Information about Carnival in Sao Paulo, sambadrome, samba parade, street parties and more.
Sao Paulo has come a long way in Carnival history. The Carnival was a small event with a few samba schools in the Fifties. However, the city’s Sambódromo do Anhembi now draws millions of visitors from all over to participate in the celebrations. Most spectators are avid supporters of a particular samba school, much like the loyalty towards Brazil’s soccer teams. Two of the most popular soccer teams, Corinthians, and Palmeiras soccer club are represented by Gaviões da Fiel, and Mancha Verde, respectively.
The samba is one of the main attractions at most Carnivals. The samba in Sao Paulo has a distinct, heavier percussion rhythm, known in jest as ‘samba do trabalho’ or ‘samba of work’. The city’s Carnival may not have the same reputation as Rio but does know how to throw a party during the Carnival. Government and business sponsors pour in a great deal of money into building up the Carnival spirit. Local residents are involved in samba school rehearsals, street parades or blocos, and pre-Carnival celebrations as well.
In Sao Paulo, celebrations begin on Carnival Friday and continue through until Tuesday. The nonstop party attracts thousands of overseas visitors. While all eyes are focused on the Anhembi Sambadrome, many other events go on late into the night. The competitive spirit of the Carnival reaches a climax on Ash Wednesday when the judges read out the scores and decide on the winning team.
Oscar Neimeyer’s Anhembi Sambodromo, also known as the Grande Otelo Gymnasium Complex has been the heart of Carnival celebrations since 1991. The lavish live spectacle draws 30,000 samba devotees to experience the Carnival in true Brazilian style. Thirteen samba schools and two afoxe groups have an hour to grab the attention of the judges and spectator in quest of the coveted champion’s title. With over 100 sound systems blaring, it isn’t hard for anyone to get into the Carnival mood.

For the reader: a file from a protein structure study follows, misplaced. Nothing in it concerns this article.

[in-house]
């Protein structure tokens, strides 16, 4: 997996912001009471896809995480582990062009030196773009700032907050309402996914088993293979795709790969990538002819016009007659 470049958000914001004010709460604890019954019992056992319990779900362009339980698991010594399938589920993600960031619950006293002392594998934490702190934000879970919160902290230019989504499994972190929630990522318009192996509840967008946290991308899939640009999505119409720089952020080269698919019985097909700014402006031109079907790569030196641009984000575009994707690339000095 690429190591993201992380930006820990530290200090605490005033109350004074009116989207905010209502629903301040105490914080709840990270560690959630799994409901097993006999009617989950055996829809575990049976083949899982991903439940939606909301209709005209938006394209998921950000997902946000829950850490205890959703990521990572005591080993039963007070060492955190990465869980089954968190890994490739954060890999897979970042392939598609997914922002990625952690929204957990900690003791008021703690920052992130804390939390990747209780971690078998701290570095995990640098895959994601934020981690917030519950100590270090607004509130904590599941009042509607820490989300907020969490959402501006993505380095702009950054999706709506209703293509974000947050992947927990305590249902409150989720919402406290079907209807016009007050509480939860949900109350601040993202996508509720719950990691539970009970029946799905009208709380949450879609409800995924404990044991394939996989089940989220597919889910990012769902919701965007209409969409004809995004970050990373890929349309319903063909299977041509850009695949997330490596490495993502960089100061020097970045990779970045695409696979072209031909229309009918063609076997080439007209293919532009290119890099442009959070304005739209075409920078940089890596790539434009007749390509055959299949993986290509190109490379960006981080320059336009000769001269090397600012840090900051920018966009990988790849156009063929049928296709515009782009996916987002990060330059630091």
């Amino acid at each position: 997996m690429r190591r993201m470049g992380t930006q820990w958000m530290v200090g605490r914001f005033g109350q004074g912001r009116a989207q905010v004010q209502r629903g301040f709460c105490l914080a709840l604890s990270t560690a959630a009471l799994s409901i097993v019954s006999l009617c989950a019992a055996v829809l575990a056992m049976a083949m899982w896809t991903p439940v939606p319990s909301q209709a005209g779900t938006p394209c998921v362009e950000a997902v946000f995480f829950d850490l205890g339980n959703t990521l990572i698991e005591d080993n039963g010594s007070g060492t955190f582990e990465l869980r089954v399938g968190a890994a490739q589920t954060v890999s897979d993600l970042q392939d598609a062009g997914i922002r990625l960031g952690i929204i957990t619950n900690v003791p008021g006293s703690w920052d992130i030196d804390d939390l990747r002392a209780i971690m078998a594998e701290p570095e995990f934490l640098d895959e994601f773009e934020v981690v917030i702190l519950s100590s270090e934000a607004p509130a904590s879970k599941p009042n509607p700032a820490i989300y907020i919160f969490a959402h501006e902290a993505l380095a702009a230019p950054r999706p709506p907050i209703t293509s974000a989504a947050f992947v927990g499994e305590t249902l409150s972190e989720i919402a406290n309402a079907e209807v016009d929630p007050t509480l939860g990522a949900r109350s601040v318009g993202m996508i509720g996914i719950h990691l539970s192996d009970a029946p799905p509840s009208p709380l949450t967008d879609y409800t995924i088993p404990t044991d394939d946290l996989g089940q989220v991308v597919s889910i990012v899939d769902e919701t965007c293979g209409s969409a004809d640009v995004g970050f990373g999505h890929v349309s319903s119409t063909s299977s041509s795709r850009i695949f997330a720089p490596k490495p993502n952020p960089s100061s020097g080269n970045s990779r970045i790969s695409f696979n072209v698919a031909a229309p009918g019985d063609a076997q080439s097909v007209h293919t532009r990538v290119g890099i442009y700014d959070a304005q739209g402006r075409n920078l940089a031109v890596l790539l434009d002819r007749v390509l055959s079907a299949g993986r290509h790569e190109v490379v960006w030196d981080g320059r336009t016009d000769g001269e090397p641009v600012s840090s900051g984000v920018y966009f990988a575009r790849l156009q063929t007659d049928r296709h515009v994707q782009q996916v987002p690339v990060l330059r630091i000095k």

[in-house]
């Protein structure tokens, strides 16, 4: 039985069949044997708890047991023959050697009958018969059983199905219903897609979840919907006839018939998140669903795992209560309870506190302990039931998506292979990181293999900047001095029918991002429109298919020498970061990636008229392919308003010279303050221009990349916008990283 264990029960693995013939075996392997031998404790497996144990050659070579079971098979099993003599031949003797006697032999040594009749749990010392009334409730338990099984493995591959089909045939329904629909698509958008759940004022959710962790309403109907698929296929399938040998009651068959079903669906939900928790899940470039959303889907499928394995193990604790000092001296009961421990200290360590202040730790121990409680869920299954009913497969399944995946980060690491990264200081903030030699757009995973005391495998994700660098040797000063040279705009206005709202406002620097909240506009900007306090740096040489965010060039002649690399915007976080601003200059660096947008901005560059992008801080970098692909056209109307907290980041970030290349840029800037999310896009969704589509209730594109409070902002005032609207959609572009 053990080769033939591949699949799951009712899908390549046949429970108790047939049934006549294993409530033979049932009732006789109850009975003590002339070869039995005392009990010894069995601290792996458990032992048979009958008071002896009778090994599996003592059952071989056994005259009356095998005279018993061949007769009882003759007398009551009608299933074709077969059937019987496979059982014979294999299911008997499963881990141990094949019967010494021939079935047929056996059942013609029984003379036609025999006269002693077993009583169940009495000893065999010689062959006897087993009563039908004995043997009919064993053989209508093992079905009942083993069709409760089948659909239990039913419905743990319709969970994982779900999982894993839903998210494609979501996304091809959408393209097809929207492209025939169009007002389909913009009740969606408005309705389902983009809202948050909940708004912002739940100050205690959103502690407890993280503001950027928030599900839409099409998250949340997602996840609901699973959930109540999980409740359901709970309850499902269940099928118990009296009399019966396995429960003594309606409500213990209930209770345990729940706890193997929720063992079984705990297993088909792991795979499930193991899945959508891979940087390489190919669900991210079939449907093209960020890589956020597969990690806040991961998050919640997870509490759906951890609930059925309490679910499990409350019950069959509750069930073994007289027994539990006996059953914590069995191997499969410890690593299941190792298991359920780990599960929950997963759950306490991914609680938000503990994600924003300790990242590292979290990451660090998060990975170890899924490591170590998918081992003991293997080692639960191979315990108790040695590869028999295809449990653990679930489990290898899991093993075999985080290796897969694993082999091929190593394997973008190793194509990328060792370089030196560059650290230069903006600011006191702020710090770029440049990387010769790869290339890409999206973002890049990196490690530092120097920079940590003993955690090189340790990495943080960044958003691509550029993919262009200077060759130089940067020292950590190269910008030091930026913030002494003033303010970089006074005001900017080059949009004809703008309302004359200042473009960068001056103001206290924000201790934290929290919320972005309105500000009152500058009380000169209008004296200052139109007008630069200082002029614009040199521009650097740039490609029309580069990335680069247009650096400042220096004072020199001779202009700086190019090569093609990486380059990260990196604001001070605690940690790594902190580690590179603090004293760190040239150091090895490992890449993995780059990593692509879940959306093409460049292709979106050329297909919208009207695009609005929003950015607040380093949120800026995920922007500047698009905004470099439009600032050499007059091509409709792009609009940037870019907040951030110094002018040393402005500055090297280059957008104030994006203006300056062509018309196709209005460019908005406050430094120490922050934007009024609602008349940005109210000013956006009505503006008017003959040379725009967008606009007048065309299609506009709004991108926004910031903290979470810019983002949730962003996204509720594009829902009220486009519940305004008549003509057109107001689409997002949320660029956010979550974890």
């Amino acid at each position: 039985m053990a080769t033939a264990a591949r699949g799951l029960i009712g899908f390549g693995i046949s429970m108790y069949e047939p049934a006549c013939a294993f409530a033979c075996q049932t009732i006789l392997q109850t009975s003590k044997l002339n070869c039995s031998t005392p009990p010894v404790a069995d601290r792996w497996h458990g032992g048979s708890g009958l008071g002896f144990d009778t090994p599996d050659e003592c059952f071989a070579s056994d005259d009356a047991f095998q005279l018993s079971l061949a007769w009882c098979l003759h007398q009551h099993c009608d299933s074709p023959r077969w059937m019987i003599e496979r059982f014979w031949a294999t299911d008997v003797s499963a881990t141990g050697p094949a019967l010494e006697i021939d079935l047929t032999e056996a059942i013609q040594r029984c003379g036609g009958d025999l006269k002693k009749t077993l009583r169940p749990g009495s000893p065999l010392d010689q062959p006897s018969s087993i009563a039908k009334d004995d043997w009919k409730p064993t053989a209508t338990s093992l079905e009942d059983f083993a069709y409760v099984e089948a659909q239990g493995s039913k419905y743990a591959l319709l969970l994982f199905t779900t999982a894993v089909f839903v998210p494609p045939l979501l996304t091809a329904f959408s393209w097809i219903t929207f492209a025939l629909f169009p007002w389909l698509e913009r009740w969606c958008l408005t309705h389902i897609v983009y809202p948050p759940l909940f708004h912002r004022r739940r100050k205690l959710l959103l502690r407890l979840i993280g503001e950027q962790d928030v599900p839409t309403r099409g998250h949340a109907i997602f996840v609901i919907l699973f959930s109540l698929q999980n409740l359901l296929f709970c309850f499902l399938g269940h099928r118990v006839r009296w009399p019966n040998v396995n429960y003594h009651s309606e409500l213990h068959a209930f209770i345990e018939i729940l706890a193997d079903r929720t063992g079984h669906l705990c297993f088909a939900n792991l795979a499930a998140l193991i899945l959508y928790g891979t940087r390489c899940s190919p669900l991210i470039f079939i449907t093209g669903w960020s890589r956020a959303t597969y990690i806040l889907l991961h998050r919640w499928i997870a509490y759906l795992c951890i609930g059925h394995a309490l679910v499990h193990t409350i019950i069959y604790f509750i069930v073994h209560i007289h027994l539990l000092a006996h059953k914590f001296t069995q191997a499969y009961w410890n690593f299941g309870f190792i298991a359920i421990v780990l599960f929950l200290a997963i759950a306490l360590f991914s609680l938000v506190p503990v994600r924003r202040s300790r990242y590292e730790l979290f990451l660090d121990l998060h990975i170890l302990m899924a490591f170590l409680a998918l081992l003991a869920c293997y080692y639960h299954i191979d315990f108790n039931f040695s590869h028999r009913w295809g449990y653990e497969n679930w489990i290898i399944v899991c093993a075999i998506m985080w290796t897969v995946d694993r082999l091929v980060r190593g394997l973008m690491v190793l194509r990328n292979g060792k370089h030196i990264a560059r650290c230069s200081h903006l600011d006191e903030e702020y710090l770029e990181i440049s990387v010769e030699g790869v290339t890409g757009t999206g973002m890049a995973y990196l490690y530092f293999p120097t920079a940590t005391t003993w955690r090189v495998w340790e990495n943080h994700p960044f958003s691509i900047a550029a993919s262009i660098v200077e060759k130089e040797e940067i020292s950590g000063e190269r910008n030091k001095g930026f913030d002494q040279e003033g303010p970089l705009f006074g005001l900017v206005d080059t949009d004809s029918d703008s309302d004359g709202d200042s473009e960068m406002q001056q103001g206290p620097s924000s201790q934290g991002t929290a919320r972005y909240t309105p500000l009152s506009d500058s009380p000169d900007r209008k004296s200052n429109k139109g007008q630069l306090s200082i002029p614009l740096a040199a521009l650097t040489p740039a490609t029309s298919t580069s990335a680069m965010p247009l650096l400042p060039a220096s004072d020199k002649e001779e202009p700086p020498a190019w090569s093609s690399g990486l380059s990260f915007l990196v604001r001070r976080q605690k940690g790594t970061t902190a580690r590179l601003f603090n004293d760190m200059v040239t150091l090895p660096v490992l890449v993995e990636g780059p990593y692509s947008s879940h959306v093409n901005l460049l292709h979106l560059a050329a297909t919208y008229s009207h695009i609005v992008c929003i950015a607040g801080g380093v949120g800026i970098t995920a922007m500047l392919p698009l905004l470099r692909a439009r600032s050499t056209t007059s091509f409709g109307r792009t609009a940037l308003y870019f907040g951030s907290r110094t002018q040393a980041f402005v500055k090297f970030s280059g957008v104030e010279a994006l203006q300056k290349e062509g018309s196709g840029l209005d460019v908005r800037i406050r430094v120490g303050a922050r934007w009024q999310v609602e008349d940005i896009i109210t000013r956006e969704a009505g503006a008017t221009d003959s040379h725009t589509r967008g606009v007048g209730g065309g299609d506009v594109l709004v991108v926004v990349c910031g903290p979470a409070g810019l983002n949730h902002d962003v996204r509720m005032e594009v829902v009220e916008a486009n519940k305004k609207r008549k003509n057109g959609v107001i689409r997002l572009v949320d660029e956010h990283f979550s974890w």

To watch the main parade at the Sambadrome on Friday and Saturday tickets are available in the bleachers or grandstands, going up in price for a private box with 25 seats. Tickets can be purchased at stadiums around the city.
The party continues on the streets with many blocos or street parades. The neighborhood of Bixiga in Sao Paulo has one of the best street parties you will ever see since it is home to many samba enthusiasts and has one of the best samba schools in the city, Vai-Vai. Among the other popular blocos or street parades are Banda do Trem Elétrico at Rua Augusta 1500, Consolação, Metrô Consolação and Bantantã at Avenida Waldemar Ferreira 231and Butantã at Bus 7598.
For a quieter affair there are plenty of traditional street Carnivals in the smaller towns, many are just about an hour from Sao Paulo. The tranquility of the village during early morning transforms into a wild party in the afternoons and evenings with many blocos and marching bands that have revelers gyrating to the rhythms of the samba. Sao Luis do Paraitinga, Salto, and Sorocaba are some of the popular smaller towns that know how to host a Carnival party. Over the years some of the major hotels and clubs host Carnival balls with masquerades and plenty of merriment.